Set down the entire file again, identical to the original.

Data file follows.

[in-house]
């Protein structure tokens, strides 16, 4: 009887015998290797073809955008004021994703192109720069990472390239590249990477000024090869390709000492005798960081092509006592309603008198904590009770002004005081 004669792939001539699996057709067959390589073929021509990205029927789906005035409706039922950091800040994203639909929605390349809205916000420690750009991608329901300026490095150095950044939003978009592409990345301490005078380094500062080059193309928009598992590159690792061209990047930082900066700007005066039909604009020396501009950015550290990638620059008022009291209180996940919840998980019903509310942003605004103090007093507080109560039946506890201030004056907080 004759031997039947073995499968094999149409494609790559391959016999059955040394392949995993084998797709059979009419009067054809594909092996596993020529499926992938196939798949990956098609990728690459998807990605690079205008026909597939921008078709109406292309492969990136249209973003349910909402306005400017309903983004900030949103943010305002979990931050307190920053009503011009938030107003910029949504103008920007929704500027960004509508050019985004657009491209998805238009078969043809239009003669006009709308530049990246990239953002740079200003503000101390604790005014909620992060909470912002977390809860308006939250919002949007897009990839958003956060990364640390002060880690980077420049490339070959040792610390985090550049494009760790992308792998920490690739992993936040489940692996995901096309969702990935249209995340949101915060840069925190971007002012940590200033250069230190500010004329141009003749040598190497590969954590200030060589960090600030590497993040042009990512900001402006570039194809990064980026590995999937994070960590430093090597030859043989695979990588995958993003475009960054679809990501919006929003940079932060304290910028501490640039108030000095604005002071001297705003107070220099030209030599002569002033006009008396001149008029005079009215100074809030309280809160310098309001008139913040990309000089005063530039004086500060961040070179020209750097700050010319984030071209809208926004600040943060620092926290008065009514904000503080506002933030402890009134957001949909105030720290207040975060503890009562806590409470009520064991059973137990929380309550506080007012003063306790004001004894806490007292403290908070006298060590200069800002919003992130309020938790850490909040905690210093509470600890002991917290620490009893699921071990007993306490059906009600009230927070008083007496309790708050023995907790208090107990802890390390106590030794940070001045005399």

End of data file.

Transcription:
[in-house]
């Protein structure tokens, strides 16, 4: 009887015998290797073809955008004021994703192109720069990472390239590249990477000024090869390709000492005798960081092509006592309603008198904590009770002004005081 004669792939001539699996057709067959390589073929021509990205029927789906005035409706039922950091800040994203639909929605390349809205916000420690750009991608329901300026490095150095950044939003978009592409990345301490005078380094500062080059193309928009598992590159690792061209990047930082900066700007005066039909604009020396501009950015550290990638620059008022009291209180996940919840998980019903509310942003605004103090007093507080109560039946506890201030004056907080 004759031997039947073995499968094999149409494609790559391959016999059955040394392949995993084998797709059979009419009067054809594909092996596993020529499926992938196939798949990956098609990728690459998807990605690079205008026909597939921008078709109406292309492969990136249209973003349910909402306005400017309903983004900030949103943010305002979990931050307190920053009503011009938030107003910029949504103008920007929704500027960004509508050019985004657009491209998805238009078969043809239009003669006009709308530049990246990239953002740079200003503000101390604790005014909620992060909470912002977390809860308006939250919002949007897009990839958003956060990364640390002060880690980077420049490339070959040792610390985090550049494009760790992308792998920490690739992993936040489940692996995901096309969702990935249209995340949101915060840069925190971007002012940590200033250069230190500010004329141009003749040598190497590969954590200030060589960090600030590497993040042009990512900001402006570039194809990064980026590995999937994070960590430093090597030859043989695979990588995958993003475009960054679809990501919006929003940079932060304290910028501490640039108030000095604005002071001297705003107070220099030209030599002569002033006009008396001149008029005079009215100074809030309280809160310098309001008139913040990309000089005063530039004086500060961040070179020209750097700050010319984030071209809208926004600040943060620092926290008065009514904000503080506002933030402890009134957001949909105030720290207040975060503890009562806590409470009520064991059973137990929380309550506080007012003063306790004001004894806490007292403290908070006298060590200069800002919003992130309020938790850490909040905690210093509470600890002991917290620490009893699921071990007993306490059906009600009230927070008083007496309790708050023995907790208090107990802890390390106590030794940070001045005399």